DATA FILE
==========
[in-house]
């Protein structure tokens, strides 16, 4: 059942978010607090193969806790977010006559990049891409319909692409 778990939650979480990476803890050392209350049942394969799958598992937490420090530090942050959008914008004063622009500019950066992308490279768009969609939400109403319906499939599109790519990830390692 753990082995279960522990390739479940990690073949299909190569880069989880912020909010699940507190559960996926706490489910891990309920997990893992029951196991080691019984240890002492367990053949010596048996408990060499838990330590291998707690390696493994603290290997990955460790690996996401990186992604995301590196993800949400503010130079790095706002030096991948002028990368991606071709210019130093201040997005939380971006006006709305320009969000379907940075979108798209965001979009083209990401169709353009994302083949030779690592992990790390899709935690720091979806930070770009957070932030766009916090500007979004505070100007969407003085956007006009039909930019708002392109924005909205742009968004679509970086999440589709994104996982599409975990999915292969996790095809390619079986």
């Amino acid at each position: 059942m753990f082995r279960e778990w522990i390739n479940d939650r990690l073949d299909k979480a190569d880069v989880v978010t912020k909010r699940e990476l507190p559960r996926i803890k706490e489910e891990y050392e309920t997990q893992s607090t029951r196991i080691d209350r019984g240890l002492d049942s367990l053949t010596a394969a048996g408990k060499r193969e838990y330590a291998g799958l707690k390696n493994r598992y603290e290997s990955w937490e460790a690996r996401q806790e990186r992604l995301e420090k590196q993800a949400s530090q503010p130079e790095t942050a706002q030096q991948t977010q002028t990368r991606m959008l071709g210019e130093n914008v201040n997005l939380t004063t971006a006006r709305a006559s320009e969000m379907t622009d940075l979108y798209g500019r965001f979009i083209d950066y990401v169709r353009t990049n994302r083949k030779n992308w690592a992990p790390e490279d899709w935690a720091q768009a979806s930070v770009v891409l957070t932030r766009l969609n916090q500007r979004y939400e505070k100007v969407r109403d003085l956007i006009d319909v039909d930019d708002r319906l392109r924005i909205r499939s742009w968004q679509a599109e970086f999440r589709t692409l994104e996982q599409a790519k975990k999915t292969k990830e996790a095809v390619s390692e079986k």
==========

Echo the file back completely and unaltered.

[in-house]
């Protein structure tokens, strides 16, 4: 059942978010607090193969806790977010006559990049891409319909692409 778990939650979480990476803890050392209350049942394969799958598992937490420090530090942050959008914008004063622009500019950066992308490279768009969609939400109403319906499939599109790519990830390692 753990082995279960522990390739479940990690073949299909190569880069989880912020909010699940507190559960996926706490489910891990309920997990893992029951196991080691019984240890002492367990053949010596048996408990060499838990330590291998707690390696493994603290290997990955460790690996996401990186992604995301590196993800949400503010130079790095706002030096991948002028990368991606071709210019130093201040997005939380971006006006709305320009969000379907940075979108798209965001979009083209990401169709353009994302083949030779690592992990790390899709935690720091979806930070770009957070932030766009916090500007979004505070100007969407003085956007006009039909930019708002392109924005909205742009968004679509970086999440589709994104996982599409975990999915292969996790095809390619079986």
């Amino acid at each position: 059942m753990f082995r279960e778990w522990i390739n479940d939650r990690l073949d299909k979480a190569d880069v989880v978010t912020k909010r699940e990476l507190p559960r996926i803890k706490e489910e891990y050392e309920t997990q893992s607090t029951r196991i080691d209350r019984g240890l002492d049942s367990l053949t010596a394969a048996g408990k060499r193969e838990y330590a291998g799958l707690k390696n493994r598992y603290e290997s990955w937490e460790a690996r996401q806790e990186r992604l995301e420090k590196q993800a949400s530090q503010p130079e790095t942050a706002q030096q991948t977010q002028t990368r991606m959008l071709g210019e130093n914008v201040n997005l939380t004063t971006a006006r709305a006559s320009e969000m379907t622009d940075l979108y798209g500019r965001f979009i083209d950066y990401v169709r353009t990049n994302r083949k030779n992308w690592a992990p790390e490279d899709w935690a720091q768009a979806s930070v770009v891409l957070t932030r766009l969609n916090q500007r979004y939400e505070k100007v969407r109403d003085l956007i006009d319909v039909d930019d708002r319906l392109r924005i909205r499939s742009w968004q679509a599109e970086f999440r589709t692409l994104e996982q599409a790519k975990k999915t292969k990830e996790a095809v390619s390692e079986k």